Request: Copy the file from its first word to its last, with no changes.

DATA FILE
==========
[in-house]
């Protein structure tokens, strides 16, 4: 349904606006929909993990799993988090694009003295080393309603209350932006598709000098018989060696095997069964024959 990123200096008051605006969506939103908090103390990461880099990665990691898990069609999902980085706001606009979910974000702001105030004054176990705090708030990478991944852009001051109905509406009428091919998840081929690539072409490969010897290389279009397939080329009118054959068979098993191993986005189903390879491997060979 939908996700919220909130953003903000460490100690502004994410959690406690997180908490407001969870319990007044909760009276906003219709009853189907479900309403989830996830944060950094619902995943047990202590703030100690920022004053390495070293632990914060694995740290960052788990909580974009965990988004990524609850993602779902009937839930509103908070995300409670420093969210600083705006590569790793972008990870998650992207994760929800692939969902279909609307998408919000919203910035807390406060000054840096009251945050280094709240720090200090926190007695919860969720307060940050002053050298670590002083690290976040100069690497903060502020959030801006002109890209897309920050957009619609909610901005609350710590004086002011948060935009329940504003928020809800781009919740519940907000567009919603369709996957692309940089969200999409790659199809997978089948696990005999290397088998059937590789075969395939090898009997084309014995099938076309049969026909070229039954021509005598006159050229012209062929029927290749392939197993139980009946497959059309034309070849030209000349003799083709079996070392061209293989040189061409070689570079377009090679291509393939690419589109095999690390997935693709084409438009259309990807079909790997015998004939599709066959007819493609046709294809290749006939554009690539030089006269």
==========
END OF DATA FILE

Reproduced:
[in-house]
């Protein structure tokens, strides 16, 4: 349904606006929909993990799993988090694009003295080393309603209350932006598709000098018989060696095997069964024959 990123200096008051605006969506939103908090103390990461880099990665990691898990069609999902980085706001606009979910974000702001105030004054176990705090708030990478991944852009001051109905509406009428091919998840081929690539072409490969010897290389279009397939080329009118054959068979098993191993986005189903390879491997060979 939908996700919220909130953003903000460490100690502004994410959690406690997180908490407001969870319990007044909760009276906003219709009853189907479900309403989830996830944060950094619902995943047990202590703030100690920022004053390495070293632990914060694995740290960052788990909580974009965990988004990524609850993602779902009937839930509103908070995300409670420093969210600083705006590569790793972008990870998650992207994760929800692939969902279909609307998408919000919203910035807390406060000054840096009251945050280094709240720090200090926190007695919860969720307060940050002053050298670590002083690290976040100069690497903060502020959030801006002109890209897309920050957009619609909610901005609350710590004086002011948060935009329940504003928020809800781009919740519940907000567009919603369709996957692309940089969200999409790659199809997978089948696990005999290397088998059937590789075969395939090898009997084309014995099938076309049969026909070229039954021509005598006159050229012209062929029927290749392939197993139980009946497959059309034309070849030209000349003799083709079996070392061209293989040189061409070689570079377009090679291509393939690419589109095999690390997935693709084409438009259309990807079909790997015998004939599709066959007819493609046709294809290749006939554009690539030089006269």